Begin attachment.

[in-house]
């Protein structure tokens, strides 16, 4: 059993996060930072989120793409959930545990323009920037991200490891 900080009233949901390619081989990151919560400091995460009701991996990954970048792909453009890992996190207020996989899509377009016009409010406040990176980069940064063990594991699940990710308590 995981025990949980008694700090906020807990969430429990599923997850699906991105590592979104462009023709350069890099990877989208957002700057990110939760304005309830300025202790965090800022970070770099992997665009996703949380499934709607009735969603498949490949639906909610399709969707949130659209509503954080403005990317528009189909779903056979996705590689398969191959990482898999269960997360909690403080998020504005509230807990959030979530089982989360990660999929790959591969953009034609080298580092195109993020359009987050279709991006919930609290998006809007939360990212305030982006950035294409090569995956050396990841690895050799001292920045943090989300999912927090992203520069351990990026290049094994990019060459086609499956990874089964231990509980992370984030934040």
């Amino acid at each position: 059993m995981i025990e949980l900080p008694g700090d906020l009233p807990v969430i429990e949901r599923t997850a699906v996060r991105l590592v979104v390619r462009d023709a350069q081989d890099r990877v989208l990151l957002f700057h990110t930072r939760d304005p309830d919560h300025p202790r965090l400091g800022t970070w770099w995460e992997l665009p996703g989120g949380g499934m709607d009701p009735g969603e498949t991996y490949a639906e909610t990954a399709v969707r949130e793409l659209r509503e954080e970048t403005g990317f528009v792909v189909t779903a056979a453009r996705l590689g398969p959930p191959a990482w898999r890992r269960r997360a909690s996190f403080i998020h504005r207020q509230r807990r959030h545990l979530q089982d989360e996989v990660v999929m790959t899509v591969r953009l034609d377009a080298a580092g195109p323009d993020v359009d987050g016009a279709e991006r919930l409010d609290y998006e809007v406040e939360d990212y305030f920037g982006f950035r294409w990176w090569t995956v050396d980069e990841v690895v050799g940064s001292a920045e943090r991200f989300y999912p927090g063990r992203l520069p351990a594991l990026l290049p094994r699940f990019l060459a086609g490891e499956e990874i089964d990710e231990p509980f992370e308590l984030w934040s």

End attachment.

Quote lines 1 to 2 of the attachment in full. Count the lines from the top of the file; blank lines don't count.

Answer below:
[in-house]
């Protein structure tokens, strides 16, 4: 059993996060930072989120793409959930545990323009920037991200490891 900080009233949901390619081989990151919560400091995460009701991996990954970048792909453009890992996190207020996989899509377009016009409010406040990176980069940064063990594991699940990710308590 995981025990949980008694700090906020807990969430429990599923997850699906991105590592979104462009023709350069890099990877989208957002700057990110939760304005309830300025202790965090800022970070770099992997665009996703949380499934709607009735969603498949490949639906909610399709969707949130659209509503954080403005990317528009189909779903056979996705590689398969191959990482898999269960997360909690403080998020504005509230807990959030979530089982989360990660999929790959591969953009034609080298580092195109993020359009987050279709991006919930609290998006809007939360990212305030982006950035294409090569995956050396990841690895050799001292920045943090989300999912927090992203520069351990990026290049094994990019060459086609499956990874089964231990509980992370984030934040």